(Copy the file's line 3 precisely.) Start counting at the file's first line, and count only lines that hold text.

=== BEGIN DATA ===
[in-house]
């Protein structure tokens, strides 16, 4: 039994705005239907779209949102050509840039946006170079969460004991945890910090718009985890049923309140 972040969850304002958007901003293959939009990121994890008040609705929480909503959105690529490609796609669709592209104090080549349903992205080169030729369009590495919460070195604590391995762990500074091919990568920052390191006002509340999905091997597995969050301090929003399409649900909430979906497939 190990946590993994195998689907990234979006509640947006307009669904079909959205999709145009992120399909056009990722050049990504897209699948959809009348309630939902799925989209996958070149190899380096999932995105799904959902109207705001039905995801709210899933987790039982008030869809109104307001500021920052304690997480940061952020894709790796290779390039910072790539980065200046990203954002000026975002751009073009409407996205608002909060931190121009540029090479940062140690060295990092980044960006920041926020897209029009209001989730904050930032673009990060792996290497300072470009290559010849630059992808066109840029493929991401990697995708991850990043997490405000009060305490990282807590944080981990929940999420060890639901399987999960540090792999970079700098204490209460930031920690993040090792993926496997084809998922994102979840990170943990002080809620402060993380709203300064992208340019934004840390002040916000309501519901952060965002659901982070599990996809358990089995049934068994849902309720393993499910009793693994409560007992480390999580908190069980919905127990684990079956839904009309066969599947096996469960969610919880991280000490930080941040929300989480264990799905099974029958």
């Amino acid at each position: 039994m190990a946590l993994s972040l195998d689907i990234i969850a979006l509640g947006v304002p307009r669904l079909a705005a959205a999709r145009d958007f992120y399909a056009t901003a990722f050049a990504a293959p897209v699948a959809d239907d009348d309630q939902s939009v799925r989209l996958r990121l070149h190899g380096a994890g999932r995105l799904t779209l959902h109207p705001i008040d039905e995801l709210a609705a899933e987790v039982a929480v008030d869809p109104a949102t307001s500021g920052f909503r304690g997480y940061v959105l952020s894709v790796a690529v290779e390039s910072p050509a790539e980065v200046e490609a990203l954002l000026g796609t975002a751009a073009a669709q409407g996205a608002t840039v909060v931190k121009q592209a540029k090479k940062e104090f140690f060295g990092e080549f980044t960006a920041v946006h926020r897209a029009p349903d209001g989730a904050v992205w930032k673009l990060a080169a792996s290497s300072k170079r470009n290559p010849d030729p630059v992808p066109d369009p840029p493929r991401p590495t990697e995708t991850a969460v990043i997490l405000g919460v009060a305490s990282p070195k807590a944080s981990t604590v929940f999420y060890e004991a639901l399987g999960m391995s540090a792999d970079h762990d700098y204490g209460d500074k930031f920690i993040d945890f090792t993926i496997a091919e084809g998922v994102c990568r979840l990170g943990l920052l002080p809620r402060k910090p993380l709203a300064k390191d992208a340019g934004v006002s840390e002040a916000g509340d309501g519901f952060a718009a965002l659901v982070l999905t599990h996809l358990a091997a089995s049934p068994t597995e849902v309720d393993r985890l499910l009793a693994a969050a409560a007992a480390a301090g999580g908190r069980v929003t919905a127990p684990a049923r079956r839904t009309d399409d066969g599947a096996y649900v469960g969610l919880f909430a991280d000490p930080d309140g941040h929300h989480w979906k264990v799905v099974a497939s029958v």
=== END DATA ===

């Amino acid at each position: 039994m190990a946590l993994s972040l195998d689907i990234i969850a979006l509640g947006v304002p307009r669904l079909a705005a959205a999709r145009d958007f992120y399909a056009t901003a990722f050049a990504a293959p897209v699948a959809d239907d009348d309630q939902s939009v799925r989209l996958r990121l070149h190899g380096a994890g999932r995105l799904t779209l959902h109207p705001i008040d039905e995801l709210a609705a899933e987790v039982a929480v008030d869809p109104a949102t307001s500021g920052f909503r304690g997480y940061v959105l952020s894709v790796a690529v290779e390039s910072p050509a790539e980065v200046e490609a990203l954002l000026g796609t975002a751009a073009a669709q409407g996205a608002t840039v909060v931190k121009q592209a540029k090479k940062e104090f140690f060295g990092e080549f980044t960006a920041v946006h926020r897209a029009p349903d209001g989730a904050v992205w930032k673009l990060a080169a792996s290497s300072k170079r470009n290559p010849d030729p630059v992808p066109d369009p840029p493929r991401p590495t990697e995708t991850a969460v990043i997490l405000g919460v009060a305490s990282p070195k807590a944080s981990t604590v929940f999420y060890e004991a639901l399987g999960m391995s540090a792999d970079h762990d700098y204490g209460d500074k930031f920690i993040d945890f090792t993926i496997a091919e084809g998922v994102c990568r979840l990170g943990l920052l002080p809620r402060k910090p993380l709203a300064k390191d992208a340019g934004v006002s840390e002040a916000g509340d309501g519901f952060a718009a965002l659901v982070l999905t599990h996809l358990a091997a089995s049934p068994t597995e849902v309720d393993r985890l499910l009793a693994a969050a409560a007992a480390a301090g999580g908190r069980v929003t919905a127990p684990a049923r079956r839904t009309d399409d066969g599947a096996y649900v469960g969610l919880f909430a991280d000490p930080d309140g941040h929300h989480w979906k264990v799905v099974a497939s029958v």